ABSTRACT The relationships between adaptive and maladaptive aspects of gender roles in predicting substance use were examined in a sample of 955 (450 boys, 505 girls) Mexican American 7th and 8th grade adolescents participating in a school-based substance use intervention. The moderating effect of linguistic acculturation, the mediating effects of antisociality, depressive symptoms, and adaptive and avoidant coping on gender role-substance use relationships were examined. Correlational and path analyses supported the Functional Model of Gender Roles that considers these roles as adaptive or maladaptive social coping strategies. For boys, the path analyses yielded significant direct paths from aggressive masculinity to composite alcohol, cigarette, and marijuana use measures, with all other effects of gender roles on substance use operating through the mediators. Bootstrapped mediation tests yielded significant indirect paths, where for boys the positive relationships between assertive and aggressive masculinity with substance use and the negative relationship of affective femininity with substance use were mediated through antisociality, which is predictive of increased substance use. For girls, the positive relationship between aggressive masculinity with cigarette and alcohol use and the negative relationship of affective femininity with alcohol and cigarette use were also mediated by adaptive coping, which is predictive of decreased substance use. A different set of significant indirect paths through avoidant coping connected assertive masculinity and submissive femininity to alcohol use for boys. For boys, the paths from affective femininity to antisociality and adaptive coping were found to be moderated by linguistic acculturation, with the negative correlation of affective femininity with antisociality and positive correlation of this gender role with adaptive coping being stronger in boys low in acculturation. In turn, the pathway from this acculturation by affective femininity interaction to substance use was found to be mediated by antisociality. The present analyses confirmed the importance of gender roles and their interaction with acculturation in predicting substance use in Mexican American adolescents. The analyses also were important in delineating functional mechanisms through which these gender roles have their effects, with implications for the design of interventions to reduce substance use in this population.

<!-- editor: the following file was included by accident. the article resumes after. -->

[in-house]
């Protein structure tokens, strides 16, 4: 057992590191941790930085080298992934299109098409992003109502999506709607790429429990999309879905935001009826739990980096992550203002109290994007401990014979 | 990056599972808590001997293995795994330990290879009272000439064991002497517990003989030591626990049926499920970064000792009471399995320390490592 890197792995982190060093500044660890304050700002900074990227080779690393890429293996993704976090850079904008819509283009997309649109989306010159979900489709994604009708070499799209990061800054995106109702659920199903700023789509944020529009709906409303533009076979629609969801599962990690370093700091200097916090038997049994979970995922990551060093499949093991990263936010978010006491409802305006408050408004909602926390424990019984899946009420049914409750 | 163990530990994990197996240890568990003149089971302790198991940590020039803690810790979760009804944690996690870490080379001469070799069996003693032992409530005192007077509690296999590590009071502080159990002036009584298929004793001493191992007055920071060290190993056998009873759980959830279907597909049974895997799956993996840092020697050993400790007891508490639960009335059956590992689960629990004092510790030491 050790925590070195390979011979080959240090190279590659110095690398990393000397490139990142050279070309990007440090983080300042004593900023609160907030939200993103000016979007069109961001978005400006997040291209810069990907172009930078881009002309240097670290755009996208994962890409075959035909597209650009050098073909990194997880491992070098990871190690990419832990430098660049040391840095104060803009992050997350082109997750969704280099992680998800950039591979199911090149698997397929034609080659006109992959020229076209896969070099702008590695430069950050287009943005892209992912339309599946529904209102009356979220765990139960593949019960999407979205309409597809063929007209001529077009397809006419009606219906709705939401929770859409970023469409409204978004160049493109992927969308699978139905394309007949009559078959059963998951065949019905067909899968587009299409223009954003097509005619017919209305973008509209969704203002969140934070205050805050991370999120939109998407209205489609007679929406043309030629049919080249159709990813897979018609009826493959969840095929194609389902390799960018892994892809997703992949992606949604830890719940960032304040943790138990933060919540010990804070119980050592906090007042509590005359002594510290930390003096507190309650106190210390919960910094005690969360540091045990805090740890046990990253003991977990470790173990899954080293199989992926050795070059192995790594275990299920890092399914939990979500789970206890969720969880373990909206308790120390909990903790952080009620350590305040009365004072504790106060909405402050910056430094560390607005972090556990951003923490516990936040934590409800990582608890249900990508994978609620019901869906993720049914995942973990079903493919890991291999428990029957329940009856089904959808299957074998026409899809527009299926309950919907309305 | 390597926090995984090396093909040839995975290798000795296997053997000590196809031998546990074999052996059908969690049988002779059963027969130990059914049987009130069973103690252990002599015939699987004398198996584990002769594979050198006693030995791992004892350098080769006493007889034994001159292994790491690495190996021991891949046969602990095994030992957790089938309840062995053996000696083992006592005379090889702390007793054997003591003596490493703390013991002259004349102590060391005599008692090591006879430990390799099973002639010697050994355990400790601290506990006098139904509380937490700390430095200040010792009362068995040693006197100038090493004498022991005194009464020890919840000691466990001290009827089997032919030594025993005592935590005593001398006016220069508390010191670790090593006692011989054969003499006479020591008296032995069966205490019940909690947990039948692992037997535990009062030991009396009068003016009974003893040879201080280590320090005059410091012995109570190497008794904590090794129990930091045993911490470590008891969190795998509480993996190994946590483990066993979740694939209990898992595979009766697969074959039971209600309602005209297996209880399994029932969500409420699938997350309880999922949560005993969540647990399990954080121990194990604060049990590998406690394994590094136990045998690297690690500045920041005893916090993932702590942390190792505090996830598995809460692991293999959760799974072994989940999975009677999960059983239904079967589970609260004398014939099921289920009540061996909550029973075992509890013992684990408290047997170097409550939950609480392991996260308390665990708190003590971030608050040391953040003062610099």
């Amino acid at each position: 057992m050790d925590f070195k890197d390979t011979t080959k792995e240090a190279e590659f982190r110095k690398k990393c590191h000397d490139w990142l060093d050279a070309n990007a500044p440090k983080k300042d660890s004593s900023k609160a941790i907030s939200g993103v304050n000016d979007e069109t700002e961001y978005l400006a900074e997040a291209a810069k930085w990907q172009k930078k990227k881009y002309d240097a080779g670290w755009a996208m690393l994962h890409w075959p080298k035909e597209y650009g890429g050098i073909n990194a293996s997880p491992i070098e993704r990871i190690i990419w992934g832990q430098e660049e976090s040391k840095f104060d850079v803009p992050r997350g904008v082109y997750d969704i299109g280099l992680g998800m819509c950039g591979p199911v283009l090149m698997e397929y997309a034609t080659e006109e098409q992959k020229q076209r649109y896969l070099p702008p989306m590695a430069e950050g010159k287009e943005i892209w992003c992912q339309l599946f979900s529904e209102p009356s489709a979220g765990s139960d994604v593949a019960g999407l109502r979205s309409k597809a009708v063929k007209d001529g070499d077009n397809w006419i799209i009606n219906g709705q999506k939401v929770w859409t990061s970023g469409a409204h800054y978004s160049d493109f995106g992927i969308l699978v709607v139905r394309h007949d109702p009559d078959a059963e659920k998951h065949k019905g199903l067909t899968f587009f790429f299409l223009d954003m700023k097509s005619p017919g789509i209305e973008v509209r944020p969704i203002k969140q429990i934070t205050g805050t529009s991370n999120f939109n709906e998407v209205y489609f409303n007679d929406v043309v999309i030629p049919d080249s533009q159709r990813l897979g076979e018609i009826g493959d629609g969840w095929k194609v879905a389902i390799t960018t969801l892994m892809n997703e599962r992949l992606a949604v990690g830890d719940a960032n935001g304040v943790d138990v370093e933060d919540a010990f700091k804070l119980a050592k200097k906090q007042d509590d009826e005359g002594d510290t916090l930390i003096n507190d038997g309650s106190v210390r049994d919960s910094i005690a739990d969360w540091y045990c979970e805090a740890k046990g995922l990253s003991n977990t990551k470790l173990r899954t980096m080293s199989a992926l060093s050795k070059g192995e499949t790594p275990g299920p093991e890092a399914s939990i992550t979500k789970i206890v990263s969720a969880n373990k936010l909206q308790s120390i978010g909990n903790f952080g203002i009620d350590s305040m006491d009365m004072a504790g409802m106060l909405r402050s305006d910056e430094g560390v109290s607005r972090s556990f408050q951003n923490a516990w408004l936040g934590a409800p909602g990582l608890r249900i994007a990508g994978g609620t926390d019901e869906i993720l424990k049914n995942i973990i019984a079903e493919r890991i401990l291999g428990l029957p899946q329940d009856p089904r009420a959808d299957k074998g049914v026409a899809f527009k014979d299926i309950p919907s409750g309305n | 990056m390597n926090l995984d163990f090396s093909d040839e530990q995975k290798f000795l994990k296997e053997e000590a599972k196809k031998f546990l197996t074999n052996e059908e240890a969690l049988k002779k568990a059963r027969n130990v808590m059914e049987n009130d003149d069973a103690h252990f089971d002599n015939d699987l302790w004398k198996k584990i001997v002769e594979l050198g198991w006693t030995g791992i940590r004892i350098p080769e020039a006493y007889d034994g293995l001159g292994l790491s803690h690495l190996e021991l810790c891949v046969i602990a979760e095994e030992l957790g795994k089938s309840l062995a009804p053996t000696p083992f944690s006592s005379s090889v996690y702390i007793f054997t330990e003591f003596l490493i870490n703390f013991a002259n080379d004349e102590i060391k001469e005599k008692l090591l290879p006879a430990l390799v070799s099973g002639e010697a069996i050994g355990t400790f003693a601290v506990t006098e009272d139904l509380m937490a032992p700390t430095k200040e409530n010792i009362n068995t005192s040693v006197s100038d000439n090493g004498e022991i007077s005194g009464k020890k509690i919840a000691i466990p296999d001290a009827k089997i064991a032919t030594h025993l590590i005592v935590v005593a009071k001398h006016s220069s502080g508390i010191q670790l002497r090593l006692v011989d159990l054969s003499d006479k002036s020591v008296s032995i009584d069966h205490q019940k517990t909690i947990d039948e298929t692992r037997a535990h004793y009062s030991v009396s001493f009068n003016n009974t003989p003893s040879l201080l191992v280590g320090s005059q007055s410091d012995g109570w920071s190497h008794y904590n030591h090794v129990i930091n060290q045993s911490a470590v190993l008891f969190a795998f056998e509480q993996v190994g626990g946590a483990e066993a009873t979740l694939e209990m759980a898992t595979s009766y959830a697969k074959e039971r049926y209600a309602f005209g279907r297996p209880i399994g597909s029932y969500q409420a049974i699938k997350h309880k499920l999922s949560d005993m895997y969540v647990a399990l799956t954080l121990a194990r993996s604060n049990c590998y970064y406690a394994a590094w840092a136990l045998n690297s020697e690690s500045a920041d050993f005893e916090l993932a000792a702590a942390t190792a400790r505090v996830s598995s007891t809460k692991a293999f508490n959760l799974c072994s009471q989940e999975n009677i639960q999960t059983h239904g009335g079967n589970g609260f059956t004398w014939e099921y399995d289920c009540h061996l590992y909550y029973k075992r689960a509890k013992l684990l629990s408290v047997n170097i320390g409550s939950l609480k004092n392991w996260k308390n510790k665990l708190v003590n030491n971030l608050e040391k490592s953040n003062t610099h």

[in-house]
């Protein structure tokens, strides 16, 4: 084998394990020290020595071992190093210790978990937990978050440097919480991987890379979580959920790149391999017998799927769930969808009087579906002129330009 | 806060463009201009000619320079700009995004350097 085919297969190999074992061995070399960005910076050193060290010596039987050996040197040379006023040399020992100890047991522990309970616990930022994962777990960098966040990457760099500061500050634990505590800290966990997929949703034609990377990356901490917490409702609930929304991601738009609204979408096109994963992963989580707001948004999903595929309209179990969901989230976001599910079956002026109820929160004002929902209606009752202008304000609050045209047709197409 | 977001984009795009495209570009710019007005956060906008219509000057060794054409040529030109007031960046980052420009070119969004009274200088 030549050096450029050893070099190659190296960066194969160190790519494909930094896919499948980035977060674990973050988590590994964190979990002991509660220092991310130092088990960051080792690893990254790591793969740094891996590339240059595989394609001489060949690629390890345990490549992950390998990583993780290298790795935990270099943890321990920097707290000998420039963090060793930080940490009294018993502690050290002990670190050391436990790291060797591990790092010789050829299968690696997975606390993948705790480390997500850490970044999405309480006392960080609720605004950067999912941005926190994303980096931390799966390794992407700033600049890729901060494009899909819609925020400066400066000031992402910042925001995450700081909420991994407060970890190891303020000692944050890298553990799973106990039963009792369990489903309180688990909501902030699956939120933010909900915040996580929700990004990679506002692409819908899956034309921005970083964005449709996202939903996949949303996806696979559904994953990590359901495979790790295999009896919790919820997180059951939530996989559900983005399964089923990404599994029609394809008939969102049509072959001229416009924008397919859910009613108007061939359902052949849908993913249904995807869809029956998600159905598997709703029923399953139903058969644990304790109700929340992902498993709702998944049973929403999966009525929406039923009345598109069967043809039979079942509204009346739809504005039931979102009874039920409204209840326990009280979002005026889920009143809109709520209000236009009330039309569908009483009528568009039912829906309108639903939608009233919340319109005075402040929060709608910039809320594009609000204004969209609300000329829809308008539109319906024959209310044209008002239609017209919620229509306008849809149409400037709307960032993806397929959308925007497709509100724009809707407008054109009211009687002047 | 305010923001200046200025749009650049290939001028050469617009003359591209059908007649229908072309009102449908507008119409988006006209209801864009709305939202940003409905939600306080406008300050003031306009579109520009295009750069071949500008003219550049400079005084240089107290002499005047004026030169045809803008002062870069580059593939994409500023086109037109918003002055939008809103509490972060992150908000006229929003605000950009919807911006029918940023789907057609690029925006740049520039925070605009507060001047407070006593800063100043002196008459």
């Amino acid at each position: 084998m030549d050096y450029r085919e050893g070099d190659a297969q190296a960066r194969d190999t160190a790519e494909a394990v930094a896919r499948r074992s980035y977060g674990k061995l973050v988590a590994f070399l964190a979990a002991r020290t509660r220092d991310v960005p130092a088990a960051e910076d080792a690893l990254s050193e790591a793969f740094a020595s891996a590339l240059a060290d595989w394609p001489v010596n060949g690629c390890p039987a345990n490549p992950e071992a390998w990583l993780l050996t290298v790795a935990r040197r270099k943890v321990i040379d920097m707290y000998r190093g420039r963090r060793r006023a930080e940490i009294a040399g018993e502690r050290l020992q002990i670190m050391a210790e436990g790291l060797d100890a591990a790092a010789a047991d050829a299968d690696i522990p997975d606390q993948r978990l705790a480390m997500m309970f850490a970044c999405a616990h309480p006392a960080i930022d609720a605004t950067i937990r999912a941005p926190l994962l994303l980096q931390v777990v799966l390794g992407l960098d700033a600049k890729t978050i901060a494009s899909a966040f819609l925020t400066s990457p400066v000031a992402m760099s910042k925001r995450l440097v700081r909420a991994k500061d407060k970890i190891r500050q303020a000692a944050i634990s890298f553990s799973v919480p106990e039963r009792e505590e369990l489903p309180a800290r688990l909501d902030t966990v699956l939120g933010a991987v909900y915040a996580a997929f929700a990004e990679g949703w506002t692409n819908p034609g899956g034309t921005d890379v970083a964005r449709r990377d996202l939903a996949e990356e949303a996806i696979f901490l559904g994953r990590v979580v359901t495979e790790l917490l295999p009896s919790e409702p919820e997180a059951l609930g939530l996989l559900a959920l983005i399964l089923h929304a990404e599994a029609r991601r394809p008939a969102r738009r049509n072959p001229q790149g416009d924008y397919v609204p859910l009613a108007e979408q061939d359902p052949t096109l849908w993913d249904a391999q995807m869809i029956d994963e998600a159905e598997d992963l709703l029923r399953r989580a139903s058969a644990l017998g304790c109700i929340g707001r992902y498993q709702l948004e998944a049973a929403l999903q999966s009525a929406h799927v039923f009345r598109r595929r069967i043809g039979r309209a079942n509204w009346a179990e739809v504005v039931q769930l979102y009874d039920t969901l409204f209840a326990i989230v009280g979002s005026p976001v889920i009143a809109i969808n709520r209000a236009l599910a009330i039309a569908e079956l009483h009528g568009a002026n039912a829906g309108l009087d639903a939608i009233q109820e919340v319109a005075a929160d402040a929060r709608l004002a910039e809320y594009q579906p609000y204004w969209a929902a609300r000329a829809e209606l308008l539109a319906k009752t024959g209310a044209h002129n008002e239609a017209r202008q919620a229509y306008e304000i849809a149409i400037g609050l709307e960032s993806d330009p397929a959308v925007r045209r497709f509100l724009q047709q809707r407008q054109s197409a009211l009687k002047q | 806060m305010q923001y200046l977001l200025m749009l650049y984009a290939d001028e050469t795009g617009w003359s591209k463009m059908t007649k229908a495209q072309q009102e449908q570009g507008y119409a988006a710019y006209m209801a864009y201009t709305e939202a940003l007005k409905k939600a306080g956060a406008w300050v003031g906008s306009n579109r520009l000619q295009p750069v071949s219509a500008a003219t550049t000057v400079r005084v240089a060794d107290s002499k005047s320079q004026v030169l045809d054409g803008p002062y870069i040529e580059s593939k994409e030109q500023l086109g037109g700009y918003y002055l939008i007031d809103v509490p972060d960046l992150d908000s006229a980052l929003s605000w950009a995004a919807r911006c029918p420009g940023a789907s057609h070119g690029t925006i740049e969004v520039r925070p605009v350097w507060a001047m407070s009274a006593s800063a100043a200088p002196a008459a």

Contributors